Keap Sreet, 2005
When my wife and I got married we lived in a comfortable old apartment building a block away from Richmond’s majestic Monument Avenue. Most of the other tenants were retired widows and widowers, some of them so reclusive that in three years of living there we never saw them.
By far the nicest of the widows was Mrs. A, who shared an apartment on the first floor with her sister. Mrs. A was the resident greeter and building historian, always ready with a smile and advice on how to deal with the landlord.
Mrs. A and her sister had once worked at a fancy women’s store downtown. They’d had husbands with good jobs and nice homes. But by 1976 they'd outlived their husbands and their husbands' pensions and were alone and dependent on each other and their combined Social Security income to pay the rent.
This arrangement was fine until the summer the sister died. Mrs. A announced that she would be taking in a boarder to make ends meet. She told us she had a few pieces of silver and jewelry that she could have sold. But like a character out of Tennessee Williams, they were her last vestiges of dignity in her reduced circumstances—Richmond is big on dignity and circumstances—and she wouldn't part with them.
The first boarder was a quiet man who didn’t stay long. The second was an itinerant house painter. Bruce was a large crude man in his late forties who spent his free time sitting on Mrs. A’s porch drinking beer and talking big to anyone who walked by.
As summer ended some of Bruce’s friends started hanging around. They were a rough group. They were loud and drank a lot. Sometimes they stayed over. We saw less and less of Mrs. A. The other ladies in the building stopped visiting her because they were afraid of Bruce. When they phoned Mrs. A she insisted everything was okay.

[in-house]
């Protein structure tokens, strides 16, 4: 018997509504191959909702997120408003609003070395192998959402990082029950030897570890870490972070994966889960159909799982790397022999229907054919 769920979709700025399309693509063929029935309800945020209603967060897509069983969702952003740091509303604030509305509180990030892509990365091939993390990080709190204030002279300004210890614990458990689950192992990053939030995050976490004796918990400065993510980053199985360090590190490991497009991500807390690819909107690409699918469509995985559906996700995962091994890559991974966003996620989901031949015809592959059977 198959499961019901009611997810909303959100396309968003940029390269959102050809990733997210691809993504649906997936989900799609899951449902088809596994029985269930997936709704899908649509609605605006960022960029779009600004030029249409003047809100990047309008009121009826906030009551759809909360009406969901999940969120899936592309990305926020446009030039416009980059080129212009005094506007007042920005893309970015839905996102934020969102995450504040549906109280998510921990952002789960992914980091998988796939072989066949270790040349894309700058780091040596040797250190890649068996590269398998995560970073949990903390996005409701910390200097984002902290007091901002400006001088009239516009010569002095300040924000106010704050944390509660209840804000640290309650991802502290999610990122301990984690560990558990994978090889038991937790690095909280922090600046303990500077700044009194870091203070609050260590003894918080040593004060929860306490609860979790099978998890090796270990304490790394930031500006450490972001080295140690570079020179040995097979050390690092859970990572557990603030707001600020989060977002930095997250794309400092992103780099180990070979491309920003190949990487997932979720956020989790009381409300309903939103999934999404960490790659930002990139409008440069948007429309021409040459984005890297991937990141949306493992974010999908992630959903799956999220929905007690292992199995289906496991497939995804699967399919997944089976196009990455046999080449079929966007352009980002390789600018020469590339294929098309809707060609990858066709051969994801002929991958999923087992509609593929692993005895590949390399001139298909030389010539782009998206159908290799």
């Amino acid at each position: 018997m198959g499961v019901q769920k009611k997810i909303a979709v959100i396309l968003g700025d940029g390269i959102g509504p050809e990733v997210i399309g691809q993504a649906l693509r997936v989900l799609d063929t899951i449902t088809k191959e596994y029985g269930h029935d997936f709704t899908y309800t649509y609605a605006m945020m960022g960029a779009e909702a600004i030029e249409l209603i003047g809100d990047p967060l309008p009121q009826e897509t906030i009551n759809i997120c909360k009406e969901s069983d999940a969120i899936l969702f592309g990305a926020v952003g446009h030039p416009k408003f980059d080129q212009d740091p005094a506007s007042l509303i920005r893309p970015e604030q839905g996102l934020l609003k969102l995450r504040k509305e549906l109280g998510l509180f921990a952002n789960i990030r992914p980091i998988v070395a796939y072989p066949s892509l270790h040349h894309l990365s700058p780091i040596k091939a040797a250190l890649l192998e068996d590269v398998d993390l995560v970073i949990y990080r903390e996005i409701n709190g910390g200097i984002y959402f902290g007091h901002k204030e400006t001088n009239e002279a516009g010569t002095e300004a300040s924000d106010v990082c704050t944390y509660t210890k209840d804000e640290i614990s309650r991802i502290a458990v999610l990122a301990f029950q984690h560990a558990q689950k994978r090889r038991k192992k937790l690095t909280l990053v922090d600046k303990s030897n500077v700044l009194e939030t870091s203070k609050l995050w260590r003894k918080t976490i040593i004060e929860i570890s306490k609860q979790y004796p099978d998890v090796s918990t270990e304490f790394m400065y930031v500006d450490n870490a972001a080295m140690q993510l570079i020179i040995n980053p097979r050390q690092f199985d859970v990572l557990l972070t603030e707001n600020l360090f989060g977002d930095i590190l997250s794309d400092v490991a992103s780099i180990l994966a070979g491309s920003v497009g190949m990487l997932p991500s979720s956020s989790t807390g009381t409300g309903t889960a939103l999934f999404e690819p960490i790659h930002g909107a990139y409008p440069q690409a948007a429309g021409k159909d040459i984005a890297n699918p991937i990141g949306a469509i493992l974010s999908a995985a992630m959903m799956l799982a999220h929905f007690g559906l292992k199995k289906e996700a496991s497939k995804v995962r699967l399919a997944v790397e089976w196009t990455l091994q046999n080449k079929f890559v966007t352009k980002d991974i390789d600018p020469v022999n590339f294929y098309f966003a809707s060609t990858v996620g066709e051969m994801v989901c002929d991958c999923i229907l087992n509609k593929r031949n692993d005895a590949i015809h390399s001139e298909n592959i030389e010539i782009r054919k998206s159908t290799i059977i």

During the fall, Bruce’s friends started playing cards each night in Mrs. A’s little living room. We knew about this because of the noise and because they left the front door of the apartment open to let the cigarette smoke out.
Just after Christmas my wife and I went away to visit relatives. When we returned on New Year’s Day we walked into the lobby of the building and found Mrs. A’s door ajar and a framed photograph of Mrs. A, taken when she was a young woman, propped up against the doorjamb.
A quick visit to the widow who lived across the hall from us revealed that a 25 year-old kid, one of Bruce’s friends, had gotten all hopped up on drugs the night before and bludgeoned Mrs. A to death. Our neighbor leaned over and whispered to me that when the coroner arrived, Mrs. A was not wearing the diamond ring “she never took off.”
Bruce left later that night. Our neighbor swore she saw him back his van up to the side of the building just before midnight and carry out through a window the silver platters that Mrs. A kept hidden between the mattresses of her bed.